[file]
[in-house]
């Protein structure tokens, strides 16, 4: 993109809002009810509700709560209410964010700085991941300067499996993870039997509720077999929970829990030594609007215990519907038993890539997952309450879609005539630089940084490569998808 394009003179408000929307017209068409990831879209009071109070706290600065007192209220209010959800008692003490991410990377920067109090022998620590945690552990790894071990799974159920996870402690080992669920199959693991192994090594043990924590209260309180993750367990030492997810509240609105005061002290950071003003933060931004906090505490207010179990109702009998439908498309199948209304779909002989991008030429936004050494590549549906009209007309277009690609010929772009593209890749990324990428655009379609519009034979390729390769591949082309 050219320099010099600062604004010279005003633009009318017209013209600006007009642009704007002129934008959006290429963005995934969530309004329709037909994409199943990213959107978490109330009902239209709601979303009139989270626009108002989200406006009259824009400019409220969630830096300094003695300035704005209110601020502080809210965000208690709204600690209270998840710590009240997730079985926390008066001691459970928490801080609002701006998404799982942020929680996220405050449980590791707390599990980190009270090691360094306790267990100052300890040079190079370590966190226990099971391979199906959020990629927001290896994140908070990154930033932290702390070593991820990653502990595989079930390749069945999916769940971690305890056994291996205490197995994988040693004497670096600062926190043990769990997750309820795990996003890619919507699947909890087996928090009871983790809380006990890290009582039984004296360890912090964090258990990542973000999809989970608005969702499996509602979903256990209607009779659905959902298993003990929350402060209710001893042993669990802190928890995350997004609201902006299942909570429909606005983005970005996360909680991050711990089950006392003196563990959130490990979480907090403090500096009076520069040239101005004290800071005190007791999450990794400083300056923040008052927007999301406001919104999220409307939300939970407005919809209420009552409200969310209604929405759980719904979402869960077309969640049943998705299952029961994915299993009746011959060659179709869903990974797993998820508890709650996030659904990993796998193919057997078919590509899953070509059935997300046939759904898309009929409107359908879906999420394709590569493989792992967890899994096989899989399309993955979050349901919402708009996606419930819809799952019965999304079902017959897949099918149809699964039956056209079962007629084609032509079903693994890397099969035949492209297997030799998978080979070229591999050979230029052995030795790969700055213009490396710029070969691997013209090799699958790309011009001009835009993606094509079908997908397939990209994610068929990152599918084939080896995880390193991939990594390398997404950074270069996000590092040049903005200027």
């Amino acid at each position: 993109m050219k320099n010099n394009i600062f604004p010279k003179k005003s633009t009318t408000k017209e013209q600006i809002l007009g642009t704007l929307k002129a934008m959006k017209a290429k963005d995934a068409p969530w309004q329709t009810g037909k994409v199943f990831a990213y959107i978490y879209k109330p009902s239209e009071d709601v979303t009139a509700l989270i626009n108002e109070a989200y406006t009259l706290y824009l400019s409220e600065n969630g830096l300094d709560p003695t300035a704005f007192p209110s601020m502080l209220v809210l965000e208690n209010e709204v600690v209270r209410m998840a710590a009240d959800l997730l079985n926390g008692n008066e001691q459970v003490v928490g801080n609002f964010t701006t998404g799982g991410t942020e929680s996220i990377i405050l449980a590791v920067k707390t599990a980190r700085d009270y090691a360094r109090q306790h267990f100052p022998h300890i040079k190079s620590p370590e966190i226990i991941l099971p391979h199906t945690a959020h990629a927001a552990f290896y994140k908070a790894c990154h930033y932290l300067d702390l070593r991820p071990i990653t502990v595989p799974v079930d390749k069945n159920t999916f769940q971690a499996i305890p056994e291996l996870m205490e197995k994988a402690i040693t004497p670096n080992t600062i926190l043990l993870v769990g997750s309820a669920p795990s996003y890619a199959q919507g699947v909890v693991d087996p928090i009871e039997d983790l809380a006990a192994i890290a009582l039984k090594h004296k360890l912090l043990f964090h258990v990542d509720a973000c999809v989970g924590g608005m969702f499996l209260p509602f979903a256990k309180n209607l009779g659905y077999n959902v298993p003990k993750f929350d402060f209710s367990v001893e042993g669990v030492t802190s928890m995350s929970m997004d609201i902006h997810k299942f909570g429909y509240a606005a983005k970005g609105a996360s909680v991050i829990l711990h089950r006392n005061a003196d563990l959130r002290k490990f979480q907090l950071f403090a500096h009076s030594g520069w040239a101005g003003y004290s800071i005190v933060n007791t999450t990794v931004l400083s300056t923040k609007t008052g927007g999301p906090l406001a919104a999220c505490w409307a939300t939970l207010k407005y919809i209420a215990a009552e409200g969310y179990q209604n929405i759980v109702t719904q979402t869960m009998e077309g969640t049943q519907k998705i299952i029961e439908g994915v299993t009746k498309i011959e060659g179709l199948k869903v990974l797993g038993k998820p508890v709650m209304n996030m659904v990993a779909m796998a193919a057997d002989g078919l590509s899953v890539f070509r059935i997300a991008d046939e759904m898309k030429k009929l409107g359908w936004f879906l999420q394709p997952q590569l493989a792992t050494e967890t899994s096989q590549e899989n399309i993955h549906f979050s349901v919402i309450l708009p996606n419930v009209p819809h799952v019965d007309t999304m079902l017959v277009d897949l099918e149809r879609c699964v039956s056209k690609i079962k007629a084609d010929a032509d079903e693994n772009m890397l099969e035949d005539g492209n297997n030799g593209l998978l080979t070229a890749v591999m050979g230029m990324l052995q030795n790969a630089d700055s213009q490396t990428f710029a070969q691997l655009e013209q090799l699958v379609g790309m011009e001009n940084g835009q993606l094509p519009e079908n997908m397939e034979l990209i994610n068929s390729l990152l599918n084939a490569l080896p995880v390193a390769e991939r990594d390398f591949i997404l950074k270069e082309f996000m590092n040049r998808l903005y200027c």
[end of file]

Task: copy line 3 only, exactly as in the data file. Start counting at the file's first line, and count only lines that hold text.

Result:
């Amino acid at each position: 993109m050219k320099n010099n394009i600062f604004p010279k003179k005003s633009t009318t408000k017209e013209q600006i809002l007009g642009t704007l929307k002129a934008m959006k017209a290429k963005d995934a068409p969530w309004q329709t009810g037909k994409v199943f990831a990213y959107i978490y879209k109330p009902s239209e009071d709601v979303t009139a509700l989270i626009n108002e109070a989200y406006t009259l706290y824009l400019s409220e600065n969630g830096l300094d709560p003695t300035a704005f007192p209110s601020m502080l209220v809210l965000e208690n209010e709204v600690v209270r209410m998840a710590a009240d959800l997730l079985n926390g008692n008066e001691q459970v003490v928490g801080n609002f964010t701006t998404g799982g991410t942020e929680s996220i990377i405050l449980a590791v920067k707390t599990a980190r700085d009270y090691a360094r109090q306790h267990f100052p022998h300890i040079k190079s620590p370590e966190i226990i991941l099971p391979h199906t945690a959020h990629a927001a552990f290896y994140k908070a790894c990154h930033y932290l300067d702390l070593r991820p071990i990653t502990v595989p799974v079930d390749k069945n159920t999916f769940q971690a499996i305890p056994e291996l996870m205490e197995k994988a402690i040693t004497p670096n080992t600062i926190l043990l993870v769990g997750s309820a669920p795990s996003y890619a199959q919507g699947v909890v693991d087996p928090i009871e039997d983790l809380a006990a192994i890290a009582l039984k090594h004296k360890l912090l043990f964090h258990v990542d509720a973000c999809v989970g924590g608005m969702f499996l209260p509602f979903a256990k309180n209607l009779g659905y077999n959902v298993p003990k993750f929350d402060f209710s367990v001893e042993g669990v030492t802190s928890m995350s929970m997004d609201i902006h997810k299942f909570g429909y509240a606005a983005k970005g609105a996360s909680v991050i829990l711990h089950r006392n005061a003196d563990l959130r002290k490990f979480q907090l950071f403090a500096h009076s030594g520069w040239a101005g003003y004290s800071i005190v933060n007791t999450t990794v931004l400083s300056t923040k609007t008052g927007g999301p906090l406001a919104a999220c505490w409307a939300t939970l207010k407005y919809i209420a215990a009552e409200g969310y179990q209604n929405i759980v109702t719904q979402t869960m009998e077309g969640t049943q519907k998705i299952i029961e439908g994915v299993t009746k498309i011959e060659g179709l199948k869903v990974l797993g038993k998820p508890v709650m209304n996030m659904v990993a779909m796998a193919a057997d002989g078919l590509s899953v890539f070509r059935i997300a991008d046939e759904m898309k030429k009929l409107g359908w936004f879906l999420q394709p997952q590569l493989a792992t050494e967890t899994s096989q590549e899989n399309i993955h549906f979050s349901v919402i309450l708009p996606n419930v009209p819809h799952v019965d007309t999304m079902l017959v277009d897949l099918e149809r879609c699964v039956s056209k690609i079962k007629a084609d010929a032509d079903e693994n772009m890397l099969e035949d005539g492209n297997n030799g593209l998978l080979t070229a890749v591999m050979g230029m990324l052995q030795n790969a630089d700055s213009q490396t990428f710029a070969q691997l655009e013209q090799l699958v379609g790309m011009e001009n940084g835009q993606l094509p519009e079908n997908m397939e034979l990209i994610n068929s390729l990152l599918n084939a490569l080896p995880v390193a390769e991939r990594d390398f591949i997404l950074k270069e082309f996000m590092n040049r998808l903005y200027c």